— Boy Scouts Handbook - The First Edition, 1911 • Boy Scouts of America

... active work was finished by about seven o'clock. Dinner was now got ready. It consisted of two bowls of broth, then boiled dumplings, and lastly some stewed giblets. Having made things tidy, our friends now tied on woollen hoods, and each taking down from the rafter-hooks a capacious basket, they went forth to do ...
— Our Little Lady - Six Hundred Years Ago • Emily Sarah Holt

... take good care to stop up the road. As to Parsley, it was, moreover, impossible for her to escape, as she had laid a spell upon her, so that unless she had in her hand the three gall-nuts which were in a rafter in the kitchen it would be labour lost to attempt to ...
— Stories from Pentamerone • Giambattista Basile

... Backless benches were on both sides of every table. At the end, chairs were placed, the seats of honor for famous Bourgeois. British flags had been draped across windows and colored bunting hung from rafter to rafter. ...
— Lords of the North • A. C. Laut

... subtle something, the influence of a presence, remained, which mingled strangely with the odours of the clover in the neuk, and the sour night-smell of the byre. Again there was a perfect silence. Without, a corncrake ground monotonously. A rat scurried along the rafter. Ebie in the silence and the darkness had almost persuaded himself that he had been dreaming, when his foot clattered against something which fell over on the cobble-stones that paved the byre. He stopped and picked it up. It was the byre lantern. The wick was still glowing crimson when he opened ...
— The Lilac Sunbonnet • S.R. Crockett

... of dirty water sent up his trousers leg, which went clear up to his collar, and wilted it beyond repair. Mr. Hatch entwined his doeskin pants around the burnt ridge-pole of the roof, hung on to a rafter with his teeth, and chopped shingles, and the pipemen kept him wet, and he looked like a bundle of damp stuff in a paper mill. Mr. Spence was on the top of the ladder, and Mr. Drummond was next below him. In falling, Mr. D. caught hold of one tail of Mr. Spence's swallow hammer coat, and stretched ...
— Peck's Compendium of Fun • George W. Peck

... song ye may learn the nest," Said Yniol; "enter quickly." Entering then, Right o'er a mount of newly-fallen stones, The dusky-rafter'd many-cobweb'd hall, He found an ancient dame in dim brocade; And near her, like a blossom vermeil-white,[2] That lightly breaks a faded flower-sheath, Moved the fair Enid, all in faded silk, Her daughter. In a moment thought Geraint, "Here by God's rood is the one maid ...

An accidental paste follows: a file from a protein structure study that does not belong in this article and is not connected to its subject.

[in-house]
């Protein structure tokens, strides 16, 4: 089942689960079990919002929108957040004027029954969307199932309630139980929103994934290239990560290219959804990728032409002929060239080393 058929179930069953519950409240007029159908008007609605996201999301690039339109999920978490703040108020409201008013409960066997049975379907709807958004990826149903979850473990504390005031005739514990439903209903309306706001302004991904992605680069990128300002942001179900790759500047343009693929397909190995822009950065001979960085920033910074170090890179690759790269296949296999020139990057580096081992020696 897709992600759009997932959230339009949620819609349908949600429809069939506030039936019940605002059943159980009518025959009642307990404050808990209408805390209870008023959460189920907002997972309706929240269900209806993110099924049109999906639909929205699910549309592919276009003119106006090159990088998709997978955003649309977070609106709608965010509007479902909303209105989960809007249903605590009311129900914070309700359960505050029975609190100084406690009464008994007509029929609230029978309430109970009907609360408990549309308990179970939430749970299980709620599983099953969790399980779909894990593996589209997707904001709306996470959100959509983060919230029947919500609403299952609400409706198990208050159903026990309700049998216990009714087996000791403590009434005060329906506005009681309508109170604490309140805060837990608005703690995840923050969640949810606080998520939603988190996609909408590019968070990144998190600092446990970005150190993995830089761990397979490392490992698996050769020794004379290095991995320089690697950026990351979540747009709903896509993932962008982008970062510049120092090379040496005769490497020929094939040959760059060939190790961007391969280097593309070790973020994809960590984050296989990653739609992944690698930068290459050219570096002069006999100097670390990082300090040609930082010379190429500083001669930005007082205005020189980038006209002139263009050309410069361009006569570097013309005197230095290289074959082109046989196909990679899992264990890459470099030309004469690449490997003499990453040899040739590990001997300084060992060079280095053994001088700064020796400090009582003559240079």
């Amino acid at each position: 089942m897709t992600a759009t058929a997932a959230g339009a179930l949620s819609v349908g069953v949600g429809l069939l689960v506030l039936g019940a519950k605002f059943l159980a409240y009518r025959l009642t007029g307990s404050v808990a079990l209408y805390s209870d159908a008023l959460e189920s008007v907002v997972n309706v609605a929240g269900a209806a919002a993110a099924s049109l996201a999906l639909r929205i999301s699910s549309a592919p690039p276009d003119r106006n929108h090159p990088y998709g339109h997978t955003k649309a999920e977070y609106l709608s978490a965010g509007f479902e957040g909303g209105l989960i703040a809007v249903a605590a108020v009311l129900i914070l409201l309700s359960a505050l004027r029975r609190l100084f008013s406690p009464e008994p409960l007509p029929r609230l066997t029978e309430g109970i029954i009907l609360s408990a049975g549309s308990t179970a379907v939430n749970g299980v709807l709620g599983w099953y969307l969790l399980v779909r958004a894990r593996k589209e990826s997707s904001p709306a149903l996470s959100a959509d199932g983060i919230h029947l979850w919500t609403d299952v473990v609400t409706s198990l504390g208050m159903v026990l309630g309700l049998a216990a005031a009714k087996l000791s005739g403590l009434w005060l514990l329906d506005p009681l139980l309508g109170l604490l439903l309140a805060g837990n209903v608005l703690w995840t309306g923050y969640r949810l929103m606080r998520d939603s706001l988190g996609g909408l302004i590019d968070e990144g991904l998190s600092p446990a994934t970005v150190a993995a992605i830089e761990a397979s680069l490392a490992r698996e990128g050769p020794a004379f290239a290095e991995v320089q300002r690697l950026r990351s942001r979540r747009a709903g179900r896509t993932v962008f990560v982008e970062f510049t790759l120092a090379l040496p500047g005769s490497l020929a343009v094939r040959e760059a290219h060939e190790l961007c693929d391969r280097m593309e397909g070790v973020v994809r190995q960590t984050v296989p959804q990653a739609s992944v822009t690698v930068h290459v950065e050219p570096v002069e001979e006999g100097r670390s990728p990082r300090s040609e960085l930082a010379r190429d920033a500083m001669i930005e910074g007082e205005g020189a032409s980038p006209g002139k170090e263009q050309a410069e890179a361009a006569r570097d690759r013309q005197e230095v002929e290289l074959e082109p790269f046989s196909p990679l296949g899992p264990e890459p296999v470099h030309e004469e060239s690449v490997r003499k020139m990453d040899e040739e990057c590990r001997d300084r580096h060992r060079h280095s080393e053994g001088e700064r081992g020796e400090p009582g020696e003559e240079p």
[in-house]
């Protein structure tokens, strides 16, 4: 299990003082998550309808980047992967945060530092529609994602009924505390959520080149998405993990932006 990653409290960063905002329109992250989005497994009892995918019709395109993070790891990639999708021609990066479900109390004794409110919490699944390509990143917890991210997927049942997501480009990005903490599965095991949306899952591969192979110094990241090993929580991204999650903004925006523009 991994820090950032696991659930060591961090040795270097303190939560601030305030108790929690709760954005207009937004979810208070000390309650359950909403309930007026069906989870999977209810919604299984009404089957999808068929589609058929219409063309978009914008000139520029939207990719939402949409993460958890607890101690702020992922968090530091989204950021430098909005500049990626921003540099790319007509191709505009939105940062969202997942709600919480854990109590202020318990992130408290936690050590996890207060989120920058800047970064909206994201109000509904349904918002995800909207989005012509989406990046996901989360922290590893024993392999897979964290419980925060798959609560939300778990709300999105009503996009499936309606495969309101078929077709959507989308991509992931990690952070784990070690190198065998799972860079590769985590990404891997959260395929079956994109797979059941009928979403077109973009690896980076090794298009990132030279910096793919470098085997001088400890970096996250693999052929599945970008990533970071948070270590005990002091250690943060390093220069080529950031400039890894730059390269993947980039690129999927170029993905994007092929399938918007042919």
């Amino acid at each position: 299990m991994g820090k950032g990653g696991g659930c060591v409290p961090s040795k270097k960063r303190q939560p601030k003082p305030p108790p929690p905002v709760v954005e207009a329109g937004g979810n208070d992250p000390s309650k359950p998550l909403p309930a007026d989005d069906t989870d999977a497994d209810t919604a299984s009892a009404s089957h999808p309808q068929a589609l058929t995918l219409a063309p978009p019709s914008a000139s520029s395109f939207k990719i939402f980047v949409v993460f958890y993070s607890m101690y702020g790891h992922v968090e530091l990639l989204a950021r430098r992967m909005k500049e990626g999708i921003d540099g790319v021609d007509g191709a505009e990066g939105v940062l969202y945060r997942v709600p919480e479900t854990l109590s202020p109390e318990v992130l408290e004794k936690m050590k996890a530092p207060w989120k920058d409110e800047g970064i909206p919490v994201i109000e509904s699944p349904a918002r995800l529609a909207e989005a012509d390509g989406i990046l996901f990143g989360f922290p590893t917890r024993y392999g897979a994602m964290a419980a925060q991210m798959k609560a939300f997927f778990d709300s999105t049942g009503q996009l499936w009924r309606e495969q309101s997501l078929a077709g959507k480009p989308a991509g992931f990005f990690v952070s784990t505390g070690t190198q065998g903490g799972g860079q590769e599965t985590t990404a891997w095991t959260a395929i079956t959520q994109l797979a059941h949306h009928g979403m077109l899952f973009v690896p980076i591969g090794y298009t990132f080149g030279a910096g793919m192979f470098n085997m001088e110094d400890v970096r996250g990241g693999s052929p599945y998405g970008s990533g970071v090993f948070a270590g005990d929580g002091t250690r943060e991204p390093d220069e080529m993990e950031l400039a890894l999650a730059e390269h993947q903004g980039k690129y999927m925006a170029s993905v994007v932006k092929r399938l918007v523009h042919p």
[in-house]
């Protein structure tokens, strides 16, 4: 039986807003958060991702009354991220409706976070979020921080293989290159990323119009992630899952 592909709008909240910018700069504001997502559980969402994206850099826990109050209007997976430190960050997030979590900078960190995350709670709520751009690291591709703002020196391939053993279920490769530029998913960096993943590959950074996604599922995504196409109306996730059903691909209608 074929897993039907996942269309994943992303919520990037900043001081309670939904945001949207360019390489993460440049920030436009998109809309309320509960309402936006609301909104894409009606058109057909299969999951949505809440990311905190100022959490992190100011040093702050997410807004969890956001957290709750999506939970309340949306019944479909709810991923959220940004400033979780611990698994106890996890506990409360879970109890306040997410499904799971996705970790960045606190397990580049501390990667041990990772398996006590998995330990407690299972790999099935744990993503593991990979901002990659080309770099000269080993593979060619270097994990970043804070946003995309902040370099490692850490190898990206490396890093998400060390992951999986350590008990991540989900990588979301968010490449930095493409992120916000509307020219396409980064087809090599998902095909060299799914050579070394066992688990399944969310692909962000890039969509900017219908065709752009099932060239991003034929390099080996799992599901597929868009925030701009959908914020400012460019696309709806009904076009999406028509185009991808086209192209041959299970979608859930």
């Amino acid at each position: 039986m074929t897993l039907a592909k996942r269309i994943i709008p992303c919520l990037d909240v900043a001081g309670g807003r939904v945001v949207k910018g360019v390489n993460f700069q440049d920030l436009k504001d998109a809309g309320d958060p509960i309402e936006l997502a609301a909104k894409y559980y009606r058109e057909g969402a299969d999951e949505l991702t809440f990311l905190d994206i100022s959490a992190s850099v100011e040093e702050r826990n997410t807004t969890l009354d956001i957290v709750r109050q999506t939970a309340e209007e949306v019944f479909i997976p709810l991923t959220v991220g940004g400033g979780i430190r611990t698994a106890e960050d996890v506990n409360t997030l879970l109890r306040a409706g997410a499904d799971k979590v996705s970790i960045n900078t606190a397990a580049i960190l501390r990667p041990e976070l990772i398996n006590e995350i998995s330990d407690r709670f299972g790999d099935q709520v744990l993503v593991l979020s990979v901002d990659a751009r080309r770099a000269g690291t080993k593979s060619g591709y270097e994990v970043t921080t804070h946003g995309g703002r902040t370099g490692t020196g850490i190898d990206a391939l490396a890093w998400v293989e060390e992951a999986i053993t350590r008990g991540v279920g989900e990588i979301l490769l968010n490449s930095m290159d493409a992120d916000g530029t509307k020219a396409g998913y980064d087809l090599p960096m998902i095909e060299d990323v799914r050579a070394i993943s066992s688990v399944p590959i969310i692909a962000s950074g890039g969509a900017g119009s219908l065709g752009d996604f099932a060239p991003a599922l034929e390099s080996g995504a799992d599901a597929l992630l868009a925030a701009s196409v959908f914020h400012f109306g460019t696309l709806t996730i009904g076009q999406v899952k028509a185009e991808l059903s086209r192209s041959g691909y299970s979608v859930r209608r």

— Journeys Through Bookland, Vol. 5 • Charles Sylvester

... the bowels of wall, beam and rafter, I had a new birth into the outside. In making fresh acquaintance with things, the dingy covering of petty habits seemed to drop off the world. I am sure that the sugar-cane molasses, which I had with cold luchis for my breakfast, could not ...
— My Reminiscences • Rabindranath Tagore

... over the interior of the old house, however, Uncle Jabez protested. The house and mill had been built a hundred and fifty years before—if not longer ago. It was sacrilege to touch a crooked rafter or a hammered nail of ...
— Ruth Fielding on the St. Lawrence - The Queer Old Man of the Thousand Islands • Alice B. Emerson

... To win fame, to gain wealth, to plunder, and to slay—these were the passions that ruled him. The ocean was his only home. He derided the comforts of a warm fireside and scorned the man who should sleep under a sooty rafter or die on a bed of straw. To give up his last breath amid the clamour of battle was his one unalterable ambition; for only those who died thus, besprinkled with blood, could ever hope to win favour of the pagan gods, or to enter the sacred halls of Valhalla. In the spirit of ...
— Olaf the Glorious - A Story of the Viking Age • Robert Leighton

... follow more easily, for now you may use a rafter for the fulcrum of your iron lever and pry where the long nails grip the oak too tenaciously, and it is not long before you have the roof unboarded. And here you may have a surprise and be taught a lesson in wariness which you will need if you would ...
— Old Plymouth Trails • Winthrop Packard

... to him Green floors and starry rafter, And many-coloured graven dolls Live for his lonely laughter. The dolls have crowns and aureoles, Helmets and horns and wings. For they are the saints and seraphim, The prophets ...
— The Wild Knight and Other Poems • Gilbert Chesterton

... the castle wall, who bore so helplessly the weight of his misfortunes, she felt herself a head and shoulders taller in cheerful and sterling courage. She could walk head in air along the most precarious rafter; her hand feared neither the grossness nor the harshness of life's web, but was thrust cheerfully, if need were, into the briar bush, and could take hold of any crawling horror. Ruin was mining the walls of her cottage, ...
— The Works of Robert Louis Stevenson, Volume XXI • Robert Louis Stevenson

... and portal, And all is hush'd and still; O'er ruin'd wall and rafter I clamber as ...
— Blackwood's Edinburgh Magazine, Volume 56, Number 348 • Various

... the conflicts and labors, Struggling and shifting and shoving, Pushing and pounding your neighbors, Fighting for leeway for laughter, Toiling for leisure for loving! Hark, through the window and up to the rafter, Madder and merrier, Deeper and verier, Sweeter, contrarier, Dafter and dafter, A song arises,— A thrill, an intrusion, A reel, an illusion, A rapture, a crisis ...
— More Songs From Vagabondia • Bliss Carman and Richard Hovey

... and lower beams are secured to the two side rails forming a frame such as the warp of a blanket is wound on (Sec. IV), but more commonly the loom is arranged in the manner shown in Plate XXXVI; that is, the upper beam is secured to a rafter, post, or tree, while to the lower beam is attached a loop of rope that passes under the thighs of the weaver, and the warp is rendered tense by her weight. Next, the upper shed is supplied with a shed-rod, and the lower shed with a set of healds. Then the stick at f (upper stick in Plate ...